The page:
Whilst it is generally accepted that in the foreseeable future local property developers will not see the frenzied development gains that they did in the 1980s and 1990s, one indisputable fact is that the ability to employ clever land acquisition techniques is still crucial in determining a developers eventual success or failure.
Under the leadership of Chairman Ronnie Chan, a property old-timer, landlord-cum-developer Amoy Properties  is poised to show its true colours over the next few years, having braved market depressions over the past 18 months and accumulated land at cheap cost relative to current market prices. As a result, analysts predict that the Company will experience high earnings growth over the coming three years and that this has yet to be reflected in the share price.
In the property market nadir of 1Q 1999, Amoy seized the opportunity to make a bid for the MTRCs  Kowloon Station Package Four development project comprising a total residential gross floor area of 1.4 million sq ft. This prime-upon-prime project was awarded at an accommodation value (ie land cost per sq ft of buildable floor area) of HK$1,300 ($166.68) per sq ft. At an all-in development cost of approximately HK$3,000 per sq ft, this project is expected to bring very handsome profits to the Company commencing in FY2002 and FY2003.
For comparison, 10 months after Amoy secured the project, Sun Hung Kai Properties  was awarded the neighbouring Package Three project by the MTRC. Sun Hung Kai had to pay an accommodation value of HK$2,230 per sq ft.
In the first half of this year, Amoy also acquired the following sites at attractive prices through Government land auctions or tenders:
1. A 1.3 million sq ft mixed development site in West Kowloon was secured for HK$850 million. Approximately 44% or 570,000 sq ft must be handed back to the Government. The accommodation value, excluding the Governments portion, works out at HK$1,200 per sq ft.
2. A 137,618 sq ft residential site in Ho Man Tin was secured for HK$251 million or an accommodation value of $1,824 per sq ft.
In a recent land auction on 5 October 2000, a comparable urban Kowloon site at Farm Road, To Kwa Wan was sold at an accommodation value of HK$2,016 per sq ft to Sun Hung Kai. The current land price is 56% higher than the weighted average price paid by Amoy for the two listed sites.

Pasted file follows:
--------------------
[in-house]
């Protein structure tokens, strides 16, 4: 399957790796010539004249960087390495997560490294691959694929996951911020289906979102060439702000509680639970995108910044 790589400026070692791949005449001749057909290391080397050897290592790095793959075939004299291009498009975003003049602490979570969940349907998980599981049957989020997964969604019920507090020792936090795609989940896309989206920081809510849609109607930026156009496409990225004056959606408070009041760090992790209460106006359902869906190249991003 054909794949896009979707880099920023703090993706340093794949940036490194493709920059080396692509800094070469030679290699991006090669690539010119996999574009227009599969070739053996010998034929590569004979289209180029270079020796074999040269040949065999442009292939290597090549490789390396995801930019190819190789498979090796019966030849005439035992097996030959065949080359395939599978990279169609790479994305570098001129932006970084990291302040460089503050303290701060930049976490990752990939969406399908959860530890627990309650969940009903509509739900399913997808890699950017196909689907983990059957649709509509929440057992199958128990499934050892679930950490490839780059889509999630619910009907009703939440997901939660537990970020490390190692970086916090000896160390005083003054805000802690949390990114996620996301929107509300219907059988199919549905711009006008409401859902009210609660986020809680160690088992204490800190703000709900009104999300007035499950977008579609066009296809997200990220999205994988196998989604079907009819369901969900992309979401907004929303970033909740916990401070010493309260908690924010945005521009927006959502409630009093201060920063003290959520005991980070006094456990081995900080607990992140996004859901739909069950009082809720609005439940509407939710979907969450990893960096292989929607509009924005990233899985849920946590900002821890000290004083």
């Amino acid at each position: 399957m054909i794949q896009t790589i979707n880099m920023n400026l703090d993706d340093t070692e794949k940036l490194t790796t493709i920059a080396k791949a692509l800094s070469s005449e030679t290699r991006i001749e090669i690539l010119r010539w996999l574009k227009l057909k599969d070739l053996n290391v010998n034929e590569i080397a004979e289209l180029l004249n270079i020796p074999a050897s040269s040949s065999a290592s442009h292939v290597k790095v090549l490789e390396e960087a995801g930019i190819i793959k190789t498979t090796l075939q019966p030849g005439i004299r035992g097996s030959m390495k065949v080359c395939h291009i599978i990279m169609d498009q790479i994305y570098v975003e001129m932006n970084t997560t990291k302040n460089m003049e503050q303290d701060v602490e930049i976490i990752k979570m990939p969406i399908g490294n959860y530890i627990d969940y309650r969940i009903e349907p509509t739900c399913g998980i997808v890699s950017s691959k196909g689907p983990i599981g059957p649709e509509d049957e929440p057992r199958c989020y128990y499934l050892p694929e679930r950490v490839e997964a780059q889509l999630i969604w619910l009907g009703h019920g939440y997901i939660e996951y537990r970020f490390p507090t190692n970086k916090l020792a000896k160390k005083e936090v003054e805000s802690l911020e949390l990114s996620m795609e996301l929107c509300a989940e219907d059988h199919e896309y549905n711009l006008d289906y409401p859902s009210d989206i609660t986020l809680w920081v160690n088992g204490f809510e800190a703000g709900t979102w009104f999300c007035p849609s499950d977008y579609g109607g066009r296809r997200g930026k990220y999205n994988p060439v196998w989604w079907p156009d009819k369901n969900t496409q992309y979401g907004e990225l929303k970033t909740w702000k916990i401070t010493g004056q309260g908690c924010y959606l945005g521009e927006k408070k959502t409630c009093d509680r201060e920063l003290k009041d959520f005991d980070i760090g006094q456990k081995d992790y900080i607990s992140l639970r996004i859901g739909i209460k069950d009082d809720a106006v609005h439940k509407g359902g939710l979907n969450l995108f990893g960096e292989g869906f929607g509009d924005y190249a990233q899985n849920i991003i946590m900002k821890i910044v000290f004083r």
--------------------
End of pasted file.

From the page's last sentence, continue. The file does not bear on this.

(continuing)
The two development projects are expected to be profit contributors for Amoy in FY2003 and FY2004.
In the nearer term, contributions from its Garden Terrace development will be the major prop to the Companys bottom line in FY2001. Subsequent to 30 June 2000, a HK$300 million profit had already been locked in from the sale of 33 units, less than half of the total number for sale.
In respect to the Companys investment portfolio, a mild improvement in rental rates is anticipated over the coming 12 months according to Mr Chan. Amoy has 2.4 million sq ft of retail space and 2.56 million sq ft of office or industrial/office space for rental purposes.
The Companys FY2000 final results were largely within market expectations, with a 35.7% YoY drop in net profit to HK$1,218 million. However, analysts are generally upbeat in their profit forecasts for the coming few years.
Merrill Lynch forecasts net profit growth of 30%, 23% and 24%, respectively for the coming three years. These estimates equate to a three-year CAGR of 26%. Based on Thursdays closing price of HK$7.45, the stock is trading on a PEG ratio of 0.68 times.
Warburg Dillon Read is even more bullish and expects a 45% net profit CAGR to FY2003, which translates into a PEG ratio of 0.39 times.
Credit Suisse First Boston estimates the NAV of Amoy at HK$12.67. The current price represents a 41.2% discount to this level. It has a 12-month price target of HK$11 for Amoy, representing an upside of 48% from Thursdays close.
Despite the current weakness in the residential market, Amoy is one of the few property counters worth a look given managements past adroitness in accurately timing its land purchases.
Copyright: StockHouse Media Corporation